In pneumatic instrumentation systems, instrument air is required to power valve actuators and other instruments - transmitters, controllers, control valves etc. A key component of the instrument air supply system is an air pressure regulator. The air pressure regulator is a simple device. It is used to lower the main instrument air supply of a plant to a pressure suitable for an air-operated instruments; eg, a transmitter, control valve, etc.
Normally, each air operated instrument has its own regulator. So an air regulator is one of the most common devices in the plant. There are various manufacturers of air regulators, eg Masoneilan and Fisher. However, they all work in much the same way. The schematic of a Fisher air pressure regulator is shown below:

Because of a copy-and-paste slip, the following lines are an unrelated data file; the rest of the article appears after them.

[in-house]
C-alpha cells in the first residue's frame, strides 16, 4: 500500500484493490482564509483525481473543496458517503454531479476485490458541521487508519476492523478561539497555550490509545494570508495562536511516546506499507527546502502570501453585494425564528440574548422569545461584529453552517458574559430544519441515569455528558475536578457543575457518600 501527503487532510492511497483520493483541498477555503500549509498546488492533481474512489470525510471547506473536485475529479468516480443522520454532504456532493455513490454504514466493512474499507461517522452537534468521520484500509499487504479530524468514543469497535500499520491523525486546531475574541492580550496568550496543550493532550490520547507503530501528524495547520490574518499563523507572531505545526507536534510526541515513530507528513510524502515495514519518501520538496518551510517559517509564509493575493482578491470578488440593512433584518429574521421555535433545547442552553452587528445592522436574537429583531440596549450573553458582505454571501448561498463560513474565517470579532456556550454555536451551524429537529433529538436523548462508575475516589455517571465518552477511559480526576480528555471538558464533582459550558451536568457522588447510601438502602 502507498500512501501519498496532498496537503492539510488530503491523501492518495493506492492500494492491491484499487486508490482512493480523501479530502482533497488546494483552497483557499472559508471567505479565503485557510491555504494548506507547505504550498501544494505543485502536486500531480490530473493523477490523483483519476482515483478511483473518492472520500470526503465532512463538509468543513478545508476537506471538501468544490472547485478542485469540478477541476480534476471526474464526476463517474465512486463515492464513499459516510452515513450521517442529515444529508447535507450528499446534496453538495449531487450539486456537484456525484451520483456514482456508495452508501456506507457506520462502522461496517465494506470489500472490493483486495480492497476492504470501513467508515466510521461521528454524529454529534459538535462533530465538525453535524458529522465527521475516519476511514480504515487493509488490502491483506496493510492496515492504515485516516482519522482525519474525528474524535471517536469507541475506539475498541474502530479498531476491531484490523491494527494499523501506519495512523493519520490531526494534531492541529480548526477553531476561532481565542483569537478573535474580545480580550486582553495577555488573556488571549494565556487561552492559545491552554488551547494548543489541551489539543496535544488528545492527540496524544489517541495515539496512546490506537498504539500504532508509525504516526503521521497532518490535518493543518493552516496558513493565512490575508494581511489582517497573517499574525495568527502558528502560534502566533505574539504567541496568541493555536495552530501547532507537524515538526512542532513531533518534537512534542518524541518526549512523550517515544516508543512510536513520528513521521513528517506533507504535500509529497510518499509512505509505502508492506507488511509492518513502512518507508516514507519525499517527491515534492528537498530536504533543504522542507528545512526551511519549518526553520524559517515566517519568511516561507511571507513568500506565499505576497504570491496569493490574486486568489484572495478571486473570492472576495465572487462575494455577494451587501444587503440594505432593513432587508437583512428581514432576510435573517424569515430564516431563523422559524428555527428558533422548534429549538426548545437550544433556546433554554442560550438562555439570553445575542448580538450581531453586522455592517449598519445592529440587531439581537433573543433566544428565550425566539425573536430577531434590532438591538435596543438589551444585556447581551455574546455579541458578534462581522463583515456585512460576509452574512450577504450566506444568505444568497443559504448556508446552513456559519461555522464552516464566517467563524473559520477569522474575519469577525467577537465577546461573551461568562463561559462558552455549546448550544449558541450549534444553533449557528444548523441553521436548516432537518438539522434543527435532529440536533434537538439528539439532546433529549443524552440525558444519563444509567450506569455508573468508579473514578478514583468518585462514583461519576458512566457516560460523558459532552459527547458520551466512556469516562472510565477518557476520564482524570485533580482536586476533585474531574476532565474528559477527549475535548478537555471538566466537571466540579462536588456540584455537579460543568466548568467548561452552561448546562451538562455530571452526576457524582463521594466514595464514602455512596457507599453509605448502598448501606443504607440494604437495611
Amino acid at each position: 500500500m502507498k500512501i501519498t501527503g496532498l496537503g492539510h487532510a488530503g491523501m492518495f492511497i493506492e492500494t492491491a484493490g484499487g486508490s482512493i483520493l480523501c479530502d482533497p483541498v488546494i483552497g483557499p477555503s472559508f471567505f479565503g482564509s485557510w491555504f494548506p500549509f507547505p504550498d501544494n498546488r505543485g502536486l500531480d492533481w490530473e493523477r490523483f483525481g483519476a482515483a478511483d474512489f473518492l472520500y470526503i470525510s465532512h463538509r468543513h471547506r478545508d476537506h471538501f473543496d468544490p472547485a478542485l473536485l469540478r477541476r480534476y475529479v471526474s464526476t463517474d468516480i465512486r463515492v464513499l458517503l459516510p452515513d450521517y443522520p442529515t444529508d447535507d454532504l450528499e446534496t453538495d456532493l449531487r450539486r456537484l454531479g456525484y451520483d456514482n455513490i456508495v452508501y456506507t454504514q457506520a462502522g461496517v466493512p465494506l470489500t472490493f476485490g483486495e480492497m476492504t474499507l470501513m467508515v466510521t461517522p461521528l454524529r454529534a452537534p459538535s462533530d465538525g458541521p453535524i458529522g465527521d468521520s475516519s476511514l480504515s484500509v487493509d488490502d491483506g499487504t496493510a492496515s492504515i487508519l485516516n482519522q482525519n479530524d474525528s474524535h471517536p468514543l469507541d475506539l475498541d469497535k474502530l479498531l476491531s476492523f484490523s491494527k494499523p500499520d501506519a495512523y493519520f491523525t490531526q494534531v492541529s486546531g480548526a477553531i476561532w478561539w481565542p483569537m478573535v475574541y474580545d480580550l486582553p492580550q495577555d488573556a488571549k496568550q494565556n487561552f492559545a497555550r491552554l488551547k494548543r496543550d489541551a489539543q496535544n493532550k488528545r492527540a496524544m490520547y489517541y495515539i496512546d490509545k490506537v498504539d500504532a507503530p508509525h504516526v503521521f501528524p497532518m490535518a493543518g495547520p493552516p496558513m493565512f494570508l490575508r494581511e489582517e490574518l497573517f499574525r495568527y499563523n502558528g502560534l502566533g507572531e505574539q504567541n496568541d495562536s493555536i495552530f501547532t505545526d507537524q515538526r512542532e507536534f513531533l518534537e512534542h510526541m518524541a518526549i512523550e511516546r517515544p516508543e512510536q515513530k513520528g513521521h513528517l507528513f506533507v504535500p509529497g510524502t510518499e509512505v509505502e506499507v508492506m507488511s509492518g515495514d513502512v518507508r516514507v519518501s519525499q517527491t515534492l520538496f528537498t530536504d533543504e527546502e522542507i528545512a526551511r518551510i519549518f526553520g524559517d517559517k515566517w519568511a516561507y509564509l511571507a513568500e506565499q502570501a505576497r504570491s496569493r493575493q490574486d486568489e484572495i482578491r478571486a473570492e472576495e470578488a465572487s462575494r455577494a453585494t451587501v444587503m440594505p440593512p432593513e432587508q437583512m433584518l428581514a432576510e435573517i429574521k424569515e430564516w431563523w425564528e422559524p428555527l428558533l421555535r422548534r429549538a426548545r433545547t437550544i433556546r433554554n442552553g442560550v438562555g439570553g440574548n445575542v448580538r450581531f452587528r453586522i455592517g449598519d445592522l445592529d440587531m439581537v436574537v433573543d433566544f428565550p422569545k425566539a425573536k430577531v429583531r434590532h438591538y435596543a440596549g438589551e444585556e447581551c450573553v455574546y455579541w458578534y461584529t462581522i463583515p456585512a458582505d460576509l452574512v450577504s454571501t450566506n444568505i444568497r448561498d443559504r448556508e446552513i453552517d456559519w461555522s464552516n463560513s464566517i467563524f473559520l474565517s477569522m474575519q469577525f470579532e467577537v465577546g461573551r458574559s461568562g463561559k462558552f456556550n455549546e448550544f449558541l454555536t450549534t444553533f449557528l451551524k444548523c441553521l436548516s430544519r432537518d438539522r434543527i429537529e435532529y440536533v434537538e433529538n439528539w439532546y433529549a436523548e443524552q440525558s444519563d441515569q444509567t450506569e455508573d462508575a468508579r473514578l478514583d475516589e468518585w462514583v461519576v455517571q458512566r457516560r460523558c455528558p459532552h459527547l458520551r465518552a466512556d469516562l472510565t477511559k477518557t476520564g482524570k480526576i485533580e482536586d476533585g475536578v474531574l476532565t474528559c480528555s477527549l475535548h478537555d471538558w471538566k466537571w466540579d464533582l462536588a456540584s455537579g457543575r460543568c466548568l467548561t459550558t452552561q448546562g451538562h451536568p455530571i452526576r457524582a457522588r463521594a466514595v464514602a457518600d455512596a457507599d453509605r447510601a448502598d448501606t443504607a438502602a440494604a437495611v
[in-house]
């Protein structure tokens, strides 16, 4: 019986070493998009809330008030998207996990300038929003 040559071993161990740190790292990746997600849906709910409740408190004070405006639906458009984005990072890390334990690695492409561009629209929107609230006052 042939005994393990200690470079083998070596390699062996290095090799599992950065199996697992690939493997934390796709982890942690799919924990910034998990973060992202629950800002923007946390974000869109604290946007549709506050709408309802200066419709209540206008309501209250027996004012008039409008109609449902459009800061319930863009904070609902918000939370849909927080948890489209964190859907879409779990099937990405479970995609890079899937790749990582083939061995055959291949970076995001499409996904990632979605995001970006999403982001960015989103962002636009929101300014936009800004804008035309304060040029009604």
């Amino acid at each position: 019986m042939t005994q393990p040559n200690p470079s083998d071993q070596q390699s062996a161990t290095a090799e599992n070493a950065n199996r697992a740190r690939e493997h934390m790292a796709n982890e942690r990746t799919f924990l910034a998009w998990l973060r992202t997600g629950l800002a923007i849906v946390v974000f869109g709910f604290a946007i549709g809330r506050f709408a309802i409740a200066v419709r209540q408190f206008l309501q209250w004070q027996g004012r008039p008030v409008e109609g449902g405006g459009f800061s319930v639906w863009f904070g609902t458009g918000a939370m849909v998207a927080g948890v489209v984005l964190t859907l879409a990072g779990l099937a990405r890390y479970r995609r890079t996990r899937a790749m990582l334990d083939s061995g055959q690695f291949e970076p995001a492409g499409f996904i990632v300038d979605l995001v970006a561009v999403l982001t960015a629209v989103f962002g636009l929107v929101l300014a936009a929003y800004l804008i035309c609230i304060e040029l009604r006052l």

Principle of Operation of the Air Pressure Regulator
- The main air supply is connected to the AIR INLET PORT. Air passes into the filtering chamber at the bottom of the regulator.
- Air passes through the filter which removes dirt particles in the incoming air which may block nozzles etc. It then goes into the valve assembly.
- The valve assembly is moved by the range spring pressing on the diaphragm.
- The range spring will hold the valve assembly down until the output pressure is high enough to lift the diaphragm (via the air passage shown). At this point the small spring in the valve assembly closes the valve.
- Air is allowed to pass through a hole at the center of the diaphragm and out of the vent. This maintains balanced pressure across the diaphragm.
- If the outlet pressure is above the pressure set by the range spring, the air will go out through the vent above the diaphragm. When the outlet pressure is correct, the valve assembly opens to set the correct pressure. This pressure exits the regulator through the OUTLET AIR PORT
- If the outlet pressure is below the pressure set by the range spring the valve assembly will stay open until the set pressure is reached.